Situated near the Swan Valley, Bushmead features 188ha of retained bushland and 41ha of revegetation. It was awarded the 2020 Environmental Excellence Award by the Urban Development Institute of Western Australia (UDIA WA). 

Cedar Woods state manager WA Ben Rosser said the group’s retention of trees had extended beyond minimum compliance with environmental policies, resulting in a 15 per cent increase in development costs. 

“This strong environmental commitment is not just for show, with more than 60 per cent of the land to be fully rehabilitated at Cedar Woods’ cost and protected in perpetuity for the benefit of our residents and the wider community,” he said. 

“While our retention efforts have not been without significant cost, this has been more than offset by the strong demand Bushmead has consistently generated, the consistent price growth that has been achieved and, in turn, reflected in the equity our residents have generated in their homes.” 

Mr Rosser said a future driver for tree retention was the lack of tracts of developable, clear-felled land, presenting environmental as well as servicing cost challenges. 

“Without doubt it is no longer acceptable or possible to develop land without taking into account significant tree retention, particularly where banksia woodlands are concerned,” he said. 

“A fine balance needs to be struck though between full retention and the reality of meeting the needs of Perth’s growing population within the confines of the Perth and Peel development area.”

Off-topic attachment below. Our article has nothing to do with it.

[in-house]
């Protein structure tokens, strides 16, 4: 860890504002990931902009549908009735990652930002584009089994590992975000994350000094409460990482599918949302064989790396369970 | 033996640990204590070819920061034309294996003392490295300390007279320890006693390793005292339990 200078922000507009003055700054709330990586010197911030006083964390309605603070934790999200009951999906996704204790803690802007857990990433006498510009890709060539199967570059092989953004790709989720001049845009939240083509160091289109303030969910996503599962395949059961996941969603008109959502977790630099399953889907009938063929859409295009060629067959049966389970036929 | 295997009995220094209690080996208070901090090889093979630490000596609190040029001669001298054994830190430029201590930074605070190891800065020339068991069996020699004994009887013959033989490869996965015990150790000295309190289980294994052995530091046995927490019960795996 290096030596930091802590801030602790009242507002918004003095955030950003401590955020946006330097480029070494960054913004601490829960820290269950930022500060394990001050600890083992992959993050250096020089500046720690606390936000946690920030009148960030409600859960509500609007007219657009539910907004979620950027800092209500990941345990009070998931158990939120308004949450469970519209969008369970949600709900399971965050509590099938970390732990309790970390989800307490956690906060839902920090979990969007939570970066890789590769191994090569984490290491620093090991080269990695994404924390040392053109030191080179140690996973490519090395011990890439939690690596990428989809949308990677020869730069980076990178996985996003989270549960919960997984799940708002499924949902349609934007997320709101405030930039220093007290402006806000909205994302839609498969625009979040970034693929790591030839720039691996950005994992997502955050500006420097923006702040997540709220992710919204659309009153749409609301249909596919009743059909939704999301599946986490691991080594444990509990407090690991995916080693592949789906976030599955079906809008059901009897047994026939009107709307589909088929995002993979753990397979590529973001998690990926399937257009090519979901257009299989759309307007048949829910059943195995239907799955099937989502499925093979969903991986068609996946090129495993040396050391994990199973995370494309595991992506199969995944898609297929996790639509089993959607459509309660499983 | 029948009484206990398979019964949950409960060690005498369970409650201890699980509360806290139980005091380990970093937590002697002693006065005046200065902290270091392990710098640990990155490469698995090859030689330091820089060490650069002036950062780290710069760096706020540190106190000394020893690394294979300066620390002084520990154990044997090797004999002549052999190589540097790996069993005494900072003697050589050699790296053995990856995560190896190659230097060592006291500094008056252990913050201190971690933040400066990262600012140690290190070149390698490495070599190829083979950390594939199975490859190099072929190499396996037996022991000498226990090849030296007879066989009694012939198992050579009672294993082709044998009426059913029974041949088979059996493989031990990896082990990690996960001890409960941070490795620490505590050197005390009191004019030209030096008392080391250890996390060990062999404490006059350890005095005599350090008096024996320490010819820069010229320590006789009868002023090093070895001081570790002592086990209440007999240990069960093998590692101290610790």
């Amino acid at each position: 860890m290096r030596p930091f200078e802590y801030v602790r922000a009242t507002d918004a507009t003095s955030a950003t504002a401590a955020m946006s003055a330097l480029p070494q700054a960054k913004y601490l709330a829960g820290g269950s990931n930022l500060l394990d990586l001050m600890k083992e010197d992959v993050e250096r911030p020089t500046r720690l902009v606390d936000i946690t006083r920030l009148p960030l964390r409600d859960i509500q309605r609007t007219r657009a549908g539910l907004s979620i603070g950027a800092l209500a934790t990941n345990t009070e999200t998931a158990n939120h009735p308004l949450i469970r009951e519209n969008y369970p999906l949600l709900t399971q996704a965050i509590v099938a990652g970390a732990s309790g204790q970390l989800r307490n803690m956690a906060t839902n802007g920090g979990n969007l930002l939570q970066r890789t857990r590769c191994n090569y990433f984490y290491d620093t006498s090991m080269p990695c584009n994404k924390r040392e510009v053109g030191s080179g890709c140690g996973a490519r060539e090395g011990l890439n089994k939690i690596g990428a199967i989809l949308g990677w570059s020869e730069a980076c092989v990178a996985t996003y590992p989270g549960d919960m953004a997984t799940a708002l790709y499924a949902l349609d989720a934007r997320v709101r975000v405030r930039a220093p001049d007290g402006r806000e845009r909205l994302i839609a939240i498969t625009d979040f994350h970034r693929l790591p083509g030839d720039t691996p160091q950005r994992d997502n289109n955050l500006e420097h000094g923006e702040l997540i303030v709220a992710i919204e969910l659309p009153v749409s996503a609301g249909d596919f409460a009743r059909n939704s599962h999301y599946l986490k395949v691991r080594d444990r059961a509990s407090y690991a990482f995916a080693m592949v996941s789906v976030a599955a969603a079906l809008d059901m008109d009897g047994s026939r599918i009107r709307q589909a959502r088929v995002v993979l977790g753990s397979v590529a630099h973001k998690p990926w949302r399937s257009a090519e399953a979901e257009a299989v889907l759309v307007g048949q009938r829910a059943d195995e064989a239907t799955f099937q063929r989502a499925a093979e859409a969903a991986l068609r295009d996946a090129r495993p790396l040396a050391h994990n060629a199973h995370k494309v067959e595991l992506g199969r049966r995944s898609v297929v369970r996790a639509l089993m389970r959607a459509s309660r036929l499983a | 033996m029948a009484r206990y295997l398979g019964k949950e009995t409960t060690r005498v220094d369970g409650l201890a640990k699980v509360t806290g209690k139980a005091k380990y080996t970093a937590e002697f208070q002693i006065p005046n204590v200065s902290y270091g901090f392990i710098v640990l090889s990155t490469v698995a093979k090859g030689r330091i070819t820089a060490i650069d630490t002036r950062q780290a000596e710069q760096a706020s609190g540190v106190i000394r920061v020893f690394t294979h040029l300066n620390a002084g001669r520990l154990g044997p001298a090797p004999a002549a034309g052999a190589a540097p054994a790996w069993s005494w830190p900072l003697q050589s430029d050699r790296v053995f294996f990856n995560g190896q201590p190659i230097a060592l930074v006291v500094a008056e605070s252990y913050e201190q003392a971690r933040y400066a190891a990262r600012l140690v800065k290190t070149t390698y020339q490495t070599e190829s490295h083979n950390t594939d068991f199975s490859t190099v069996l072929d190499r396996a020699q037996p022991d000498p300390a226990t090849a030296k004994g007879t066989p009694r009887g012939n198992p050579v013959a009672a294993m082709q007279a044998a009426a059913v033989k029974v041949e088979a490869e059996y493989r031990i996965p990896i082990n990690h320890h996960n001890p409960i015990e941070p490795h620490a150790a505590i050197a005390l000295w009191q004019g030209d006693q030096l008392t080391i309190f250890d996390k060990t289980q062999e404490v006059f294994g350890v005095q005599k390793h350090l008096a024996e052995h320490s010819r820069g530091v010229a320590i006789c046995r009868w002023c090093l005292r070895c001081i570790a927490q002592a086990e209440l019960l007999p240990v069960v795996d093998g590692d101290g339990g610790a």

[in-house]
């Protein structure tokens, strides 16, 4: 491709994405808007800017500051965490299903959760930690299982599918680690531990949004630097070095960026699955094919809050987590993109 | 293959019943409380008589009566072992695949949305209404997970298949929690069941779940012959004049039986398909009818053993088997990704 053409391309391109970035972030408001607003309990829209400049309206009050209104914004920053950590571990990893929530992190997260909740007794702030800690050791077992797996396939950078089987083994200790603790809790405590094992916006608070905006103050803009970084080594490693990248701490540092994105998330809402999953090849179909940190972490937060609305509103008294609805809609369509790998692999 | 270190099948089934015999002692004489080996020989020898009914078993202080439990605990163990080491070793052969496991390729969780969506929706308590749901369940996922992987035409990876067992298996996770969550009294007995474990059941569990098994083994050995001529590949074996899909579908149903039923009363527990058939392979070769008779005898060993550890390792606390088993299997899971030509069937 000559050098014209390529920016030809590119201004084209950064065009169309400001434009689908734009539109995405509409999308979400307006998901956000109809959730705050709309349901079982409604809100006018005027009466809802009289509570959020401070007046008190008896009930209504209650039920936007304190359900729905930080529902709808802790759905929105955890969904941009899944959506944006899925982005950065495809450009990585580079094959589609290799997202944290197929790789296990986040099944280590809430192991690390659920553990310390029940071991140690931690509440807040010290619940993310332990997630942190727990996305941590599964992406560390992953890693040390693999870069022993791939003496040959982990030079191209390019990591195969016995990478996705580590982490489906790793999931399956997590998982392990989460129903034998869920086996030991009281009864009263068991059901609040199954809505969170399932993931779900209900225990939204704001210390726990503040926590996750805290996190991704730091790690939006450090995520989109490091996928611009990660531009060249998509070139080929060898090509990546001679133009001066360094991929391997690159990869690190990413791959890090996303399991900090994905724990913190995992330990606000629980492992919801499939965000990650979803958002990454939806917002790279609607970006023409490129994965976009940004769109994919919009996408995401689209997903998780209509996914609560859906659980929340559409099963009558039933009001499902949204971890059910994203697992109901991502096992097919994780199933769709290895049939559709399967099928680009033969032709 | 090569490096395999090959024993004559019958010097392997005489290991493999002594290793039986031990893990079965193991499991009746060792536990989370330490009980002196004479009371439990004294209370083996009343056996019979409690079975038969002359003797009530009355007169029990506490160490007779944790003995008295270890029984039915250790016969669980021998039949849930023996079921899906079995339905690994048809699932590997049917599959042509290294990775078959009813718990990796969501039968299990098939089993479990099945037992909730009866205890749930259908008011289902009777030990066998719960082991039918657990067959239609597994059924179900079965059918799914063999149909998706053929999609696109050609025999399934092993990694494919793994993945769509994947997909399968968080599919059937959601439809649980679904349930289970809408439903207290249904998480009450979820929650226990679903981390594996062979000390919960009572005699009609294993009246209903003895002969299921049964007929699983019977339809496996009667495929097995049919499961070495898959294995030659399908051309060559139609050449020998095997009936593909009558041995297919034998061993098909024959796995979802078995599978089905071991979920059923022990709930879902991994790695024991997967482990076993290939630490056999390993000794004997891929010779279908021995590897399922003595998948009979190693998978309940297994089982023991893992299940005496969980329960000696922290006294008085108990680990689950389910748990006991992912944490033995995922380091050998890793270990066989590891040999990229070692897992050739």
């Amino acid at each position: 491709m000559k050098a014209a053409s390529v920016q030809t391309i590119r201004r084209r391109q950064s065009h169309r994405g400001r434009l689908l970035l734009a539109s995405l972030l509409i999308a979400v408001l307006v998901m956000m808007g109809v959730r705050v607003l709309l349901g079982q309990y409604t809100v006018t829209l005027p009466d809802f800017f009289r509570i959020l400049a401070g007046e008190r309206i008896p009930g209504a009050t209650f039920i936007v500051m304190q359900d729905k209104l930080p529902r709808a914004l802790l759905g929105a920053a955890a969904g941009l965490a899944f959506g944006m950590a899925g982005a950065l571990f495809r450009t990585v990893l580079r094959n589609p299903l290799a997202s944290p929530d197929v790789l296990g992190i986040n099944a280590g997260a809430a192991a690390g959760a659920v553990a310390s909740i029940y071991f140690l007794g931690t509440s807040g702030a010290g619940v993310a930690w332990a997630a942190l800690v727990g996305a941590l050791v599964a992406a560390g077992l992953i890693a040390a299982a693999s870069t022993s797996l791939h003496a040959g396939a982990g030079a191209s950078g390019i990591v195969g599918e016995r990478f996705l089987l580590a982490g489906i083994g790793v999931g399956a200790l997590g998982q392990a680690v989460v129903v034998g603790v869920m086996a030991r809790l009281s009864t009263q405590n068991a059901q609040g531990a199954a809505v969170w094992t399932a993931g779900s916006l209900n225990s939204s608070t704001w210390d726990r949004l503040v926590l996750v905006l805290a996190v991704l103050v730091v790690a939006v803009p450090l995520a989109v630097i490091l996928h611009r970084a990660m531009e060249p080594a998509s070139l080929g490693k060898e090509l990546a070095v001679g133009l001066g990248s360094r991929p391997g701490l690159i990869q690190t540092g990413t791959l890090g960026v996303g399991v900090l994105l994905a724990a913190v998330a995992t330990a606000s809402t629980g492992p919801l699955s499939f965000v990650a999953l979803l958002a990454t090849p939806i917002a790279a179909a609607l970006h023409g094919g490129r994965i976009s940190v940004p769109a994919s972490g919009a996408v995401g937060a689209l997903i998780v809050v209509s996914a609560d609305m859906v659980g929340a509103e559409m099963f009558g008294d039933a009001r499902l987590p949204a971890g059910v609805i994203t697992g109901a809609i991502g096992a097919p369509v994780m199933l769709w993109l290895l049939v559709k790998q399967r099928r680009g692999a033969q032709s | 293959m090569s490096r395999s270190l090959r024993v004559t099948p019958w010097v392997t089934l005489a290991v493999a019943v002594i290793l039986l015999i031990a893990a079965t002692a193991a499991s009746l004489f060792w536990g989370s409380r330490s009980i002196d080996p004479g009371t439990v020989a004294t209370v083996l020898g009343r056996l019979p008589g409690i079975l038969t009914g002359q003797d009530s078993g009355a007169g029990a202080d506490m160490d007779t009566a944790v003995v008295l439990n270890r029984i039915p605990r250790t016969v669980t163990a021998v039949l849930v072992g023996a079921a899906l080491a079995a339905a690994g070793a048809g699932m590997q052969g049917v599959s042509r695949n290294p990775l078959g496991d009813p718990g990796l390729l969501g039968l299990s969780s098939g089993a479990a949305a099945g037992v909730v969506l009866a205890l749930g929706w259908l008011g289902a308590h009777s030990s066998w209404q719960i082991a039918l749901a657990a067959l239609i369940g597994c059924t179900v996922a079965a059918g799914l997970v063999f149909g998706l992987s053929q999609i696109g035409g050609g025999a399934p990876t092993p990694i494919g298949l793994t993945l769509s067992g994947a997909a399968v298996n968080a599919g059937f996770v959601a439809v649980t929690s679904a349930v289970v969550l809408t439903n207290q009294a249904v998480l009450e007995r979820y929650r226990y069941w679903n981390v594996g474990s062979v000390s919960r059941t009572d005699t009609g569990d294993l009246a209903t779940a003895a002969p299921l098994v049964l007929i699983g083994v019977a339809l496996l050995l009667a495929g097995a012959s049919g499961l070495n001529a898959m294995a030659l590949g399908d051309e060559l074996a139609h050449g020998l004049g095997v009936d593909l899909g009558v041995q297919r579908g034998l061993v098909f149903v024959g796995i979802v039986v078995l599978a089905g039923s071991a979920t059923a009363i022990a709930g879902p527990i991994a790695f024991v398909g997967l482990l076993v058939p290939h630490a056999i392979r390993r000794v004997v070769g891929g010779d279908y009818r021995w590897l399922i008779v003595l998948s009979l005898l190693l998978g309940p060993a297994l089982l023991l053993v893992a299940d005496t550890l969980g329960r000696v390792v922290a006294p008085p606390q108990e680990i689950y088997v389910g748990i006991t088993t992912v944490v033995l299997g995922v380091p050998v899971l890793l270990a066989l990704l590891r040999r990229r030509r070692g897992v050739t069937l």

Greener plans 

Between 2016 and 2020, the City of Kwinana was among the top five municipalities across Australia to record the most growth in green cover, reversing its previous trend of decline. 

Kwinana’s gradual transition from heavy industrial to residential is one factor increasing greenery.

Council-led policies are another contributor, including the requirement for new subdivisions to install street trees at a minimum rate of one per lot.

Inner-city councils have also introduced strategies to protect trees in established areas. The City of Vincent offers financial assistance for work associated with trees included on its Trees of Significance Inventory, while the City of Stirling requires a bond payment for the protection of street trees where development could have an impact. 

UDIA WA chief executive Tanya Steinbeck said developers of masterplanned communities were making a conscious effort to retain trees where possible and viable. However, infill development needed more direction, she added. 

A City of Stirling report found it had lost more than 1 million square metres of shade (the equivalent of 55 WACA grounds) since 2012, with private residential land accounting for two-thirds of that loss. 

“Over the years the emergence of battle axe [infill] lots, duplex and triplex blocks delivered by private homeowners and smaller developers has caused the loss of tree canopy in established areas,” Ms Steinbeck said. 

“That is why a precinct approach is critical to ensuring that medium- and high-density development in infill areas can be delivered in a way that ensures trees are retained where possible and the urban environment is preserved or improved.

“Government guidelines, including the draft Medium Density Design Code, will hopefully assist in providing guidance for better outcomes in this space.”